Father Anthony Ciampi, S.J. (1816-1893)

Father Anthony Ciampi, S.J. (1816-1893) July 24, 2012

Several of the premier Jesuit college presidents in 19th century America were Italian. Father Joseph Cataldo founded Gonzaga University in Spokane, Washington. Father John Grassi played a key role in the early history of Georgetown University, while Father Anthony Maraschi founded theUniversity of San Francisco. Born to a prominent Roman family, Anthony Ciampi was a nephew of Cardinal Giuseppe Sala (1762-1839), who held several key internal posts in Vatican government under Pope Gregory XVI. He studied at the Jesuits’ Roman College (better known as the Gregorian). In 1832 he joined the Society of Jesus. Most of his training was completed in Italy, until he answered a call for Jesuits in theUnited States. On July 23, 1848, he was ordained a priest at GeorgetownUniversity and soon went into college work. In 1851, at age 35, he was named President of the College of the Holy Cross, a school founded inWorcester,Massachusetts, in 1843. He served in that capacity until 1854. Later he would serve two more terms as president of the school, 1857-1861, and 1869-1873. During his first term, a fire almost destroyed the college, but he kept it going. One biographer writes: “That Holy Cross stands as the oldest Catholic college inNew England and one of the best undergraduate colleges in the nation testifies to his courage and the vision.” At one time, his name was under consideration for Bishop of Portland, Maine, but he was able to avoid the mitre after pleading with his superiors. During the 1860’s, Father Ciampi was President of Baltimore’s Loyola College, and headed the Jesuit House of Studies at Frederick,Maryland. In the 1870’s, he served at several Jesuit parishes in Washington,D.C., including Holy Trinity in Georgetown. He died at Georgetown University on November 24, 1893. Father Vincent Lapomarda, a Jesuit historian, describes Ciampi as a “cultured, holy, and kind priest” of tremendous administrative ability.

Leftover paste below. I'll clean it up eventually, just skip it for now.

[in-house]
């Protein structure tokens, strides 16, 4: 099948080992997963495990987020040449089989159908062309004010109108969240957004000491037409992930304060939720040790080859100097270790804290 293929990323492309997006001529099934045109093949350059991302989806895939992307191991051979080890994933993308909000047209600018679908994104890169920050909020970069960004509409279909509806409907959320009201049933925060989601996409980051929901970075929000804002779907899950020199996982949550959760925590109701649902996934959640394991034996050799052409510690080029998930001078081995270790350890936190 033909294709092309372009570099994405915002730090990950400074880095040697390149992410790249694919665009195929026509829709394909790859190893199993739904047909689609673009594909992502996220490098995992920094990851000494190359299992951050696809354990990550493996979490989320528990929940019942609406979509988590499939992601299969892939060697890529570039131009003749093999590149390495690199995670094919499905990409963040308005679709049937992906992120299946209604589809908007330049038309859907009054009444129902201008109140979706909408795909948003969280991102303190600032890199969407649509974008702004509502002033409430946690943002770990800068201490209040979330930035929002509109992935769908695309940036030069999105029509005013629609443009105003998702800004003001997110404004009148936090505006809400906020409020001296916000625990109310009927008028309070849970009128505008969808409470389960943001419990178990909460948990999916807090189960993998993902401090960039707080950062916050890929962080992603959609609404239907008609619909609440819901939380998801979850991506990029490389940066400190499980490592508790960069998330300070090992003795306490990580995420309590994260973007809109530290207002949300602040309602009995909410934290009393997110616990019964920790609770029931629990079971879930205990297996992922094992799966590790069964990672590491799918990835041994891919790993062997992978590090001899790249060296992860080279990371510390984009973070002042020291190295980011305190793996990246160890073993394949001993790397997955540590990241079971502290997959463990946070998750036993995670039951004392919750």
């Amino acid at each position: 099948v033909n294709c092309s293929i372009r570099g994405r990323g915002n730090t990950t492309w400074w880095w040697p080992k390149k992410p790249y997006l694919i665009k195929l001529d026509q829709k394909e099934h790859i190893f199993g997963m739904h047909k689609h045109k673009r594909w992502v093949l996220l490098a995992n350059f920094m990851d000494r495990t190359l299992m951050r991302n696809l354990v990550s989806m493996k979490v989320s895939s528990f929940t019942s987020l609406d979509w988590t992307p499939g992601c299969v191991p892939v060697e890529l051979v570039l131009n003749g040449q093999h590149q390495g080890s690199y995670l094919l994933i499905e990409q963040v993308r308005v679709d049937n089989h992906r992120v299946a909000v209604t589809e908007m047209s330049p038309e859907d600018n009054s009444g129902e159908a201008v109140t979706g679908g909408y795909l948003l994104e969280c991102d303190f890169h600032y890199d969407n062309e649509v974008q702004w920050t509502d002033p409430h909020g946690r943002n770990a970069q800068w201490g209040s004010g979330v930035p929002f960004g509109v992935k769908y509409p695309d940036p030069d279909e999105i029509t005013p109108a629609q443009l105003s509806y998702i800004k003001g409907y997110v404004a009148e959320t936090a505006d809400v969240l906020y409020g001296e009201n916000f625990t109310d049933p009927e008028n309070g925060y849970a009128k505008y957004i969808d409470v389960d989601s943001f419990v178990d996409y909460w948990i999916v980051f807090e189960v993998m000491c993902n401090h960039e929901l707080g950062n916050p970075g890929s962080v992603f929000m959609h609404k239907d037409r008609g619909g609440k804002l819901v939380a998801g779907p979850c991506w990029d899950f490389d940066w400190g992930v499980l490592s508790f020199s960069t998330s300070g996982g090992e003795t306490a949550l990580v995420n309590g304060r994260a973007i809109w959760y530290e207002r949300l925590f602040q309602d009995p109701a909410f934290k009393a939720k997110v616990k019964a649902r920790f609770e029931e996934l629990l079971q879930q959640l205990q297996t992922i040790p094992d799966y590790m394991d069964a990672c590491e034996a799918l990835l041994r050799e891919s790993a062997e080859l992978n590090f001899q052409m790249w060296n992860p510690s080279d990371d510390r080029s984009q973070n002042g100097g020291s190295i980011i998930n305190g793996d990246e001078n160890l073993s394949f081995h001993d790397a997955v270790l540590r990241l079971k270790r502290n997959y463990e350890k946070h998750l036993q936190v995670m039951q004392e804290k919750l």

Browse Our Archives